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The Balto Monument is located in Central Park near East Drive 67th street in New York City. The monument is dedicated to the heroic acts of Balto, a Siberian husky. In 1925, Balto led a sled team carrying a serum for an outbreak of diphtheria in an Alaskan city called Nome. Other rescue efforts could not reach the area because of a winter storm that hit Alaskan at the time. Thanks to the efforts of Balto and other dogs in the relay team, hundreds of lives were saved.


  • "Dedicated to the indomitable spirit of the sled dogs that relayed antitoxin six hundred miles over rough ice, across treacherous waters, through Arctic blizzards, from Nenana to the relief of stricken Nome in the winter of 1925.
  • The monument is surmounted by a large statue, in bronze, of Balto.
  •  Roy Rosenzweig and Elizabeth Blackmar, The Park and the People: A History of Central Park-Click the link below to learn more about this book

Balto was born in 1923 in the Chukchi Inuit tribe. Prior to this expedition, Balto pulled freight sleds for the Pioneer Gold Mining Company. He would have been a breeding dog, but Balto was considered an unfit breed of Husky because of his odd stature. However, that misconception was soon put to rest when Gunnar Kassen, who organized the sled team that was to run the last leg of the journey to Nome, Alaska, decided to use Balto as his lead dog.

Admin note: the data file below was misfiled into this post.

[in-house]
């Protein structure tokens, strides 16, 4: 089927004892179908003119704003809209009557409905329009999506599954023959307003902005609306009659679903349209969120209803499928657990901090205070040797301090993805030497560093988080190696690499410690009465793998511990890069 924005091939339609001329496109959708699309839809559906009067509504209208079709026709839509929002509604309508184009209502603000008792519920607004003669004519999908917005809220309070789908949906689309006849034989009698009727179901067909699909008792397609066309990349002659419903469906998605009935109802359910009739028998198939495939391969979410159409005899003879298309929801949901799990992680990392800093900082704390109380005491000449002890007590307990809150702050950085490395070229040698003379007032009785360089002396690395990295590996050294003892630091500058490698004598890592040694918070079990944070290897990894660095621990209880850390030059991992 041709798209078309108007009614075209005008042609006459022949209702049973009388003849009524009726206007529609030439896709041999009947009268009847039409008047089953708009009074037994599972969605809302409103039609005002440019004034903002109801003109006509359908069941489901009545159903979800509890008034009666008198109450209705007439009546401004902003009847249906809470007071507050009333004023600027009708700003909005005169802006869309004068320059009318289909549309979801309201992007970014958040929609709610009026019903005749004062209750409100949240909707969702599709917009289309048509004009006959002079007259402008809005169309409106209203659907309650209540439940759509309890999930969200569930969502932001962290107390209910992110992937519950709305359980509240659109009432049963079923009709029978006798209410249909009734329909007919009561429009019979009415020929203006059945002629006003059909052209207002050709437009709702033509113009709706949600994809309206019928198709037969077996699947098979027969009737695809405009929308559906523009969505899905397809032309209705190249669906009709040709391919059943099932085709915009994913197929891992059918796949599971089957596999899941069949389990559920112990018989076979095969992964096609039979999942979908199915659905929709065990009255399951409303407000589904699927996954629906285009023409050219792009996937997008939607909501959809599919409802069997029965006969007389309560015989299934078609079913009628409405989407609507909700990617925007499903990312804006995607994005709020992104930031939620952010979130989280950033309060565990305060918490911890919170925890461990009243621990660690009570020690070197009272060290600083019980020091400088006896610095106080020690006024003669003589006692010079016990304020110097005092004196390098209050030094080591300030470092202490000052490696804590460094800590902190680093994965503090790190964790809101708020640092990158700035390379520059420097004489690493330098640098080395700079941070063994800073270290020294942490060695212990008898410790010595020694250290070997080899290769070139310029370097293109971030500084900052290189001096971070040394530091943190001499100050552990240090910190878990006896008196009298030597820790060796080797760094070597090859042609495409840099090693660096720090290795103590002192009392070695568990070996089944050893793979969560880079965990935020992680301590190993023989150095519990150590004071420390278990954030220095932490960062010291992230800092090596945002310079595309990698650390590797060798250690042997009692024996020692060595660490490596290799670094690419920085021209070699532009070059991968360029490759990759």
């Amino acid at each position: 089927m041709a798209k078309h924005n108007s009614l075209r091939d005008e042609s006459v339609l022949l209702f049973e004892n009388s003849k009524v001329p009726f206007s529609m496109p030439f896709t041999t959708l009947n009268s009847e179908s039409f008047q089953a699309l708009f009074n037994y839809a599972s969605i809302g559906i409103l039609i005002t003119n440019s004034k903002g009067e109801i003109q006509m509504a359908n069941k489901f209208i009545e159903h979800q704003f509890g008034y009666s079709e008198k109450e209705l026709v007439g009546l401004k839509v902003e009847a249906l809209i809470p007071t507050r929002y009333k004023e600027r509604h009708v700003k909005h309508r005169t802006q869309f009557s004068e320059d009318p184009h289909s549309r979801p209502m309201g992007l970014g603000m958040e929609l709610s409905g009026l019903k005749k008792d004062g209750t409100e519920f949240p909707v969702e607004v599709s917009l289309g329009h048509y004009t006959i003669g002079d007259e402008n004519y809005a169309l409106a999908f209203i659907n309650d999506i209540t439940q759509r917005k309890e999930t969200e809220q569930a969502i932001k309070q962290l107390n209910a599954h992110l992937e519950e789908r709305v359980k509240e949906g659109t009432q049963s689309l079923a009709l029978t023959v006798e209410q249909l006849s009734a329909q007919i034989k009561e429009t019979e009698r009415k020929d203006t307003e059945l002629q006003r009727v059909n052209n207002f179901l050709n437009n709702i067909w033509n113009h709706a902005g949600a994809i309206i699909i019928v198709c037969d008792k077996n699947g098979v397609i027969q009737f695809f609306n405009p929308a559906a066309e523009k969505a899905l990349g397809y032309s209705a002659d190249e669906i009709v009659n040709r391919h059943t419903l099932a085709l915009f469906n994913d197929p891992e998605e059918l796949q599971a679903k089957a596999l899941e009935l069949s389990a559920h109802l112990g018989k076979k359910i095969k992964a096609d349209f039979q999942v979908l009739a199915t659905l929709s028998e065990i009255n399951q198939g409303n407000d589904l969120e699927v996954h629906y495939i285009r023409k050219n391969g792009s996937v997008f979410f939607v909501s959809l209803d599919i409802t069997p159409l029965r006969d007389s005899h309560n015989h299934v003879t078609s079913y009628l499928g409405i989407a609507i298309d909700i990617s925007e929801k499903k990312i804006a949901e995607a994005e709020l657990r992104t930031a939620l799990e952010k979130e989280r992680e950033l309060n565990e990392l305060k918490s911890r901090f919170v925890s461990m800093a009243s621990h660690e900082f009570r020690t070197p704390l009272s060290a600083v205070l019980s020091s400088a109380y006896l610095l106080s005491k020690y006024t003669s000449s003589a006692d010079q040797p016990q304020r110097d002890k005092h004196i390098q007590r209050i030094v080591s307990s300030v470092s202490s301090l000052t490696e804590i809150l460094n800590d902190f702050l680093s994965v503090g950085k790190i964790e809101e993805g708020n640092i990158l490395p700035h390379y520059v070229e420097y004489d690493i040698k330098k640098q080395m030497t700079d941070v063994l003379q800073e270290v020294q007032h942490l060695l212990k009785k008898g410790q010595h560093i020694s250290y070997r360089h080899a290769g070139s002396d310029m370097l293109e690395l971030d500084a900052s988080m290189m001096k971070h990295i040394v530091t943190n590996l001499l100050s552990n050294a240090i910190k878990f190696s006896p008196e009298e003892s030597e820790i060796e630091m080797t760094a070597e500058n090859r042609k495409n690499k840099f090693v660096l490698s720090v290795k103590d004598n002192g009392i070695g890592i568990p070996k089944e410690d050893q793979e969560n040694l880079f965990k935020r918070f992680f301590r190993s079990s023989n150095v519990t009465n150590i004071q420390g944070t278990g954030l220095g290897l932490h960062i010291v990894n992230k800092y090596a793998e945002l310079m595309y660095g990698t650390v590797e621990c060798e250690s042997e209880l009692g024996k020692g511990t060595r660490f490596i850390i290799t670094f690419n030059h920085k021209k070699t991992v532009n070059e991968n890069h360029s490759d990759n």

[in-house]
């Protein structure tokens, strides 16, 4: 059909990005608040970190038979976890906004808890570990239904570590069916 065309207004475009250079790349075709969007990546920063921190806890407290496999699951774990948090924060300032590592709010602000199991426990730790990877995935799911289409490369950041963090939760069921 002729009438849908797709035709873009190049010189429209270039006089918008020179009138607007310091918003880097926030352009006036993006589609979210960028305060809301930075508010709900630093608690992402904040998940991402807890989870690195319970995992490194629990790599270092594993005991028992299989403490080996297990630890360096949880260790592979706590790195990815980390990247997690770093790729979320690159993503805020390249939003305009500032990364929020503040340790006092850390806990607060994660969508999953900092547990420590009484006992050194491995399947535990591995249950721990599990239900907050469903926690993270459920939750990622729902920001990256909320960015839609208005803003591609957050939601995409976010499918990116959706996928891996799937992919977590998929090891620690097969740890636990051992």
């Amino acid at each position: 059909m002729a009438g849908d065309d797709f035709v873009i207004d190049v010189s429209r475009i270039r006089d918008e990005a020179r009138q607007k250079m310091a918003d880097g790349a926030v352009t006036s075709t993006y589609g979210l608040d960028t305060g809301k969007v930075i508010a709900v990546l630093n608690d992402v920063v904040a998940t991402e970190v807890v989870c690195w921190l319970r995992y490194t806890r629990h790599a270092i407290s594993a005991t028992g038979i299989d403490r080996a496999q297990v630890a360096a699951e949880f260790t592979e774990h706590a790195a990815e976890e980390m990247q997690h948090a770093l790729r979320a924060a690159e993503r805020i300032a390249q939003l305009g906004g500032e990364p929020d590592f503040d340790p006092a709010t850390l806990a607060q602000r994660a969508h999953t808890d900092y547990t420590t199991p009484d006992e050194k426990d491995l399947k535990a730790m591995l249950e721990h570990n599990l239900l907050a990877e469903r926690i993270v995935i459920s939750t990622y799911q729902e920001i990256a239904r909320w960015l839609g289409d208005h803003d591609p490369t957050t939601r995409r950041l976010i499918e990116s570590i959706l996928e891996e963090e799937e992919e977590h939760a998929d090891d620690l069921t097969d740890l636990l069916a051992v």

At the time, Nome, Alaska was experiencing an outbreak of diphtheria, which had the potential to kill hundreds if they did not receive medicine. Other routes to Nome, which had a population of 1,429, were cut off by a winter storm that left the citizens stranded. With no other safe way to Nome, sled teams were dispatched with twenty pounds of serum for the affected population. Twenty sled teams with over 200 dogs made the journey to Nome. The final stretch was difficult, and Kassen could barely see a few feet in front of himself. Luckily, Balto knew the route and led the team through the blizzarding snow. Gunnar Kasson, with his sled dogs, which were led by Balto, made it to Nome in an astonishing five days and seven hours. The time for this 674-mile trip was at the time a world record.

Balto's statue was unveiled on December 17, 1925. Balto was actually present for the unveiling of his very own statue. The statue was created by Frederick George Richard Roth. The bronze Balto statue stands, looking out over a rock outcropping. Directly below Balto is a plaque with all the names of the sled dogs who saved the lives of the people in Nome in 1925. 

Balto History. NYC Parks. Accessed 4/25/17. http://www.nycgovparks.org/parks/centralpark/monuments/75.

The Story of Balto. South Florida Siberian Husky Rescue Inc. Accessed 4/25/17. http://www.sibrescue.com/balto.html.